On the tapes we hear the rich dialogues between speaker and audience – the proverbial call and response of the Black Church tradition. We are able to glean a sense of the comradery that bonded neighbor to neighbor in cause of freedom. New congregations and fresh expressions of community are improvised. The exhortations of speakers punctured by political satire and leavened by the prophetic language of African American Christianity are critically interwoven into performative acts of sermonic freedom. A plurality of forms of speech and embodied testimony attest to the plasticity of language that moves the political imagination effortlessly between transcendence and history.

These meetings foreground a democracy to come. The songs, words, and community inaugurated at each meeting expands the imagination of the gathered polis. Birmingham births a new nation under the sovereignty of a new people – an authentic and inclusive “We the People”.

The Birmingham tapes remind us that democracy is an endless meeting. It is constructed and reconstructed in the gathering of people who are captured by visions of radical possibility. The affirmations by the community remind us of the organic nature of the Birmingham campaign. The rhythms and rituals of freedom remind us of the heritage of the freedom tradition as well as the ways in which the modern freedom movement improvised on this tradition.

What we hear on the Birmingham tapes is nothing other than what noted activist Prathia Hall termed “freedom-faith.” It is this “freedom-faith” that Wyatt Tee Walker harnessed in Project C and that remade Birmingham and America.

Lynda Kachurek is head of Rare Books and Special Collections at Boatwright Memorial Library.

Taylor McNeilly is processing and reference archivist at Boatwright Memorial Library.

Corey D. B. Walker is visiting professor at University of Richmond.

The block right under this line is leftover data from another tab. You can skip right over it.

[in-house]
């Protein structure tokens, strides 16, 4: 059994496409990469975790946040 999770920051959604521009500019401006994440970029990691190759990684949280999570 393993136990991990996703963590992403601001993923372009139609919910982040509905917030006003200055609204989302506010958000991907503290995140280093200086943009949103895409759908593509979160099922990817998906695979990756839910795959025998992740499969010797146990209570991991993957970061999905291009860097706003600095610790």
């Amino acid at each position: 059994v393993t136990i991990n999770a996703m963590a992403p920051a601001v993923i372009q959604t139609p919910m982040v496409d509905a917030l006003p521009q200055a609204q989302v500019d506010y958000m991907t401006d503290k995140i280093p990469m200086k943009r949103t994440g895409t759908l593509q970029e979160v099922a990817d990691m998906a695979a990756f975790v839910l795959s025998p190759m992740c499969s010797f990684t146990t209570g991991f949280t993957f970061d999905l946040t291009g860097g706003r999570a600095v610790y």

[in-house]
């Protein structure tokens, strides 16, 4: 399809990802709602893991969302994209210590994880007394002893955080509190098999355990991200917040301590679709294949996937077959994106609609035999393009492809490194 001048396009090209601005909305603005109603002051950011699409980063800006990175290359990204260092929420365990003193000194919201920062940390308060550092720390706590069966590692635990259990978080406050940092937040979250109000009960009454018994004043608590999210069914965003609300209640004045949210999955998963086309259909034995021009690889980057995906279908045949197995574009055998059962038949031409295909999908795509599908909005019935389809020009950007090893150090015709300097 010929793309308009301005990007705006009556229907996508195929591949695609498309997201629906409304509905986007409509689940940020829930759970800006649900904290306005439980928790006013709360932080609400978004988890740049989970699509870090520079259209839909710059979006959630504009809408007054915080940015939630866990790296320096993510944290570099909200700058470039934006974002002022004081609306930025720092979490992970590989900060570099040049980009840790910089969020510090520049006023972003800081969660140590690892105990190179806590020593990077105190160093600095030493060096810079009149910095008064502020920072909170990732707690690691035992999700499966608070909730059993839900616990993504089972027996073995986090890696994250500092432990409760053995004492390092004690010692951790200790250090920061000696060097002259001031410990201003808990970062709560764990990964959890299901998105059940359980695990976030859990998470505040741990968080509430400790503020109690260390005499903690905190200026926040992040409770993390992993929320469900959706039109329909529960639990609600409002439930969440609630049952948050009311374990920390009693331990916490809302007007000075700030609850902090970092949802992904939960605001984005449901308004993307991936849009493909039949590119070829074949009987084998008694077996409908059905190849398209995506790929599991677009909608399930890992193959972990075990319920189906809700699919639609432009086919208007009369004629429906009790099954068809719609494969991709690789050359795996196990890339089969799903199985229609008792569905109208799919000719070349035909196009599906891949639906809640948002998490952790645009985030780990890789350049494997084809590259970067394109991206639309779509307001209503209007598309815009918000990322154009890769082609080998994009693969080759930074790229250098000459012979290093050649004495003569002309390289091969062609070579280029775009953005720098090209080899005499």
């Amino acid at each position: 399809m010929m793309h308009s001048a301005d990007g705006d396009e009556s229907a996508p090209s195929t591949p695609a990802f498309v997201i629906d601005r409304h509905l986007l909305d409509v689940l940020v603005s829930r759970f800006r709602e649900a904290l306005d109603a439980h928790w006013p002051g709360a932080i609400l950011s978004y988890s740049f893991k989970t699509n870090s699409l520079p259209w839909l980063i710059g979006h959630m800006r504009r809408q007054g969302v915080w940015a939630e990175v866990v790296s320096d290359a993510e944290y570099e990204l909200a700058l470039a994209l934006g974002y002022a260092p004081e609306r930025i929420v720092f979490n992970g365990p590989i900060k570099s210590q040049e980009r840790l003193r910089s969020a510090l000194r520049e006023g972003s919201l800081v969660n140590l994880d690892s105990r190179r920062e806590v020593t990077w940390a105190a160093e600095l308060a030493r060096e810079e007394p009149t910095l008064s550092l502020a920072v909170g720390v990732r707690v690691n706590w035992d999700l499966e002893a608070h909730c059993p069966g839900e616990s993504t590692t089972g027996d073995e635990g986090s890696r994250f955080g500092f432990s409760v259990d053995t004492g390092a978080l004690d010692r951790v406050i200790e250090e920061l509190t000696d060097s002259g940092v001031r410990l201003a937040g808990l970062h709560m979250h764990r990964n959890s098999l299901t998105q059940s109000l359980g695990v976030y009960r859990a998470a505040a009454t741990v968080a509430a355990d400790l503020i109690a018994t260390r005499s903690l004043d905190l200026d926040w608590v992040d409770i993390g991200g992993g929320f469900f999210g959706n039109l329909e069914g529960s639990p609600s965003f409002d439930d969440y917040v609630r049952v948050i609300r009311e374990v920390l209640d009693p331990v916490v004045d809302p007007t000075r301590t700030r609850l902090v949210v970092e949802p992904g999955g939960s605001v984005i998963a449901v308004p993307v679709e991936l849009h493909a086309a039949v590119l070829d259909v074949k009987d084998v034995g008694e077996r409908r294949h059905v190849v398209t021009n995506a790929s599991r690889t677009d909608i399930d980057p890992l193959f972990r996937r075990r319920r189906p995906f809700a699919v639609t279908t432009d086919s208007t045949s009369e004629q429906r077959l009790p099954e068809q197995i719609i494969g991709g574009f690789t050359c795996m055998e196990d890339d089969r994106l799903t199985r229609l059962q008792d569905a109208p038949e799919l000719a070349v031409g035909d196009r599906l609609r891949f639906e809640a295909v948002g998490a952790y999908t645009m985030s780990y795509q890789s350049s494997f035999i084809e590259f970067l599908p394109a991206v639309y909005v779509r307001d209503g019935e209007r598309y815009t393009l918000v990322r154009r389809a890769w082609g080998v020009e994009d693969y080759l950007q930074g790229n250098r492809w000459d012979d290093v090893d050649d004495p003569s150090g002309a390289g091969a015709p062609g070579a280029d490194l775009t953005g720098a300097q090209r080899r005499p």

Select Resources

Taylor Branch, Parting the Waters: America in the King Years 1954-1963 (New York: Simon and Schuster, 1988).

Glenn T. Eskew, But for Birmingham: The Local and National Movements in the Civil rights Struggle (Chapel Hill: University of North Carolina Press, 1997).

Adam Fairclough, To Redeem the Soul of America: The Southern Christian Leadership Conference and Martin Luther King, Jr. (Athens: University of Georgia Press, 1987).

David Garrow, Bearing the Cross: Martin Luther King, Jr., and the Southern Christian Leadership Conference (New York: William Morrow and Company, 1986).

David G. Holmes, Where the Sacred and Secular Harmonize: Birmingham Mass Meeting Rhetoric and the Prophetic Legacy of the Civil Rights Movement (Eugene: Cascade Books, 2017).

Shana L. Redmond, Anthem: Social Movements and the Sound of Solidarity in the African Diaspora (New York: New York University Press, 2013).

Wyatt Tee Walker, “Somebody’s Calling My Name”: Black Sacred Music and Social Change (Valley Forge: Judson Press, 1982).

Birmingham Campaign Recordings Notes

Ten mass meetings from the Birmingham Campaign are recorded across eight audio cassettes. The Birmingham Campaign began on April 3, 1963 and continued until May 10, 1963. For more information on the Birmingham Campaign and SCLC’s involvement with it, please visit the Martin Luther King, Jr. Research and Education Institute’s webpage on the Birmingham Campaign.

These meetings date from April 9, 1963 through May 10, 1963. They are held at a number of locations, most commonly the 6th Avenue Baptist Church. Speakers at the meetings include the Revs. Fred Shuttlesworth, Ralph Abernathy, Martin Luther King Jr. and Sr., Wyatt Tee Walker, and others.

The audio cassettes are re-recordings made by C. Herbert Oliver, the original recordist, and Charles H. Oliver II in 1991. While the meetings were not recorded onto the cassettes in chronological order, we have ordered them appropriately below. Transcriptions for each cassette are also available.

April 9, 1963 Meeting: Part One (transcript) / Part Two (transcript)

April 11, 1963 Meeting: Part One (transcript) / Part Two (transcript) / Part Three (transcript)

April 12, 1963 Meeting: Part One (transcript) / Part Two (transcript)

April 17, 1963 Meeting: Part One (transcript) / Part Two (transcript) / Part Three (transcript)

April 22, 1963 Meeting: Part One (transcript) / Part Two (transcript) / Part Three (transcript)

April 25, 1963 Meeting: Part One (transcript) / Part Two (transcript)

May 1, 1963 Meeting: Part One (transcript) / Part Two (transcript) / Part Three (transcript)

May 2, 1963 Meeting: Part One (transcript) / Part Two (transcript)

May 3, 1963 Meeting: Part One (transcript) / Part Two (transcript)

May 10, 1963 Meeting: Part One (transcript) / Part Two (transcript) / Part Three (transcript)